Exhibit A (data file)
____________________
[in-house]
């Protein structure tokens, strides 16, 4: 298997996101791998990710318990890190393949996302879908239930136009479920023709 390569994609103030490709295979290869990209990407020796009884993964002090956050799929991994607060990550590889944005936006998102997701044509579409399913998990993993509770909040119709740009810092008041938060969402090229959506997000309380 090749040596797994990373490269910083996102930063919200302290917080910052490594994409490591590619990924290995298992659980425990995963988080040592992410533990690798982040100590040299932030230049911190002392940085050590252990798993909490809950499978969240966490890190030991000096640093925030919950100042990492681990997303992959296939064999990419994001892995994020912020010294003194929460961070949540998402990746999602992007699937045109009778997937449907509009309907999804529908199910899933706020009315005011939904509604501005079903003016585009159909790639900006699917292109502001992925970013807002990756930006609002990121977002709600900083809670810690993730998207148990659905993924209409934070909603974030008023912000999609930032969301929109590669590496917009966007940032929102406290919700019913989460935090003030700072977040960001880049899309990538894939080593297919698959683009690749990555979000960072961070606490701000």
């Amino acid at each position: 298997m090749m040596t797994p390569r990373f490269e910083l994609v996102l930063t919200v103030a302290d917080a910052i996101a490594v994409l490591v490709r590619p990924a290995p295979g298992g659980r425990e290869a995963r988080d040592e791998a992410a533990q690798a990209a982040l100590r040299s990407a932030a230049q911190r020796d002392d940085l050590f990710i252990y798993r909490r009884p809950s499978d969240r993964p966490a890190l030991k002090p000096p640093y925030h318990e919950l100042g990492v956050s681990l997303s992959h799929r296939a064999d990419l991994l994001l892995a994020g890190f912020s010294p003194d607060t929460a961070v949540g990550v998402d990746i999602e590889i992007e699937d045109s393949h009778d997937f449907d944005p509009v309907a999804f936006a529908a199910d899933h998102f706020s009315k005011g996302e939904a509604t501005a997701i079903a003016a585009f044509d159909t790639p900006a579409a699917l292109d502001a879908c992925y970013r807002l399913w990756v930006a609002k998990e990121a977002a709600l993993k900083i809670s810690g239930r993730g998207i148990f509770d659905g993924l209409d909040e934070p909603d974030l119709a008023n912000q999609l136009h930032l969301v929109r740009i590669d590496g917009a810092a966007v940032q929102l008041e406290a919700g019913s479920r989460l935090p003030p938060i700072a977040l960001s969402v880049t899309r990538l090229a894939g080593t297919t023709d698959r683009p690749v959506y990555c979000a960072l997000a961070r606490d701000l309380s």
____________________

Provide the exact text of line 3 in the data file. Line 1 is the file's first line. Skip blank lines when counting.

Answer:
């Amino acid at each position: 298997m090749m040596t797994p390569r990373f490269e910083l994609v996102l930063t919200v103030a302290d917080a910052i996101a490594v994409l490591v490709r590619p990924a290995p295979g298992g659980r425990e290869a995963r988080d040592e791998a992410a533990q690798a990209a982040l100590r040299s990407a932030a230049q911190r020796d002392d940085l050590f990710i252990y798993r909490r009884p809950s499978d969240r993964p966490a890190l030991k002090p000096p640093y925030h318990e919950l100042g990492v956050s681990l997303s992959h799929r296939a064999d990419l991994l994001l892995a994020g890190f912020s010294p003194d607060t929460a961070v949540g990550v998402d990746i999602e590889i992007e699937d045109s393949h009778d997937f449907d944005p509009v309907a999804f936006a529908a199910d899933h998102f706020s009315k005011g996302e939904a509604t501005a997701i079903a003016a585009f044509d159909t790639p900006a579409a699917l292109d502001a879908c992925y970013r807002l399913w990756v930006a609002k998990e990121a977002a709600l993993k900083i809670s810690g239930r993730g998207i148990f509770d659905g993924l209409d909040e934070p909603d974030l119709a008023n912000q999609l136009h930032l969301v929109r740009i590669d590496g917009a810092a966007v940032q929102l008041e406290a919700g019913s479920r989460l935090p003030p938060i700072a977040l960001s969402v880049t899309r990538l090229a894939g080593t297919t023709d698959r683009p690749v959506y990555c979000a960072l997000a961070r606490d701000l309380s």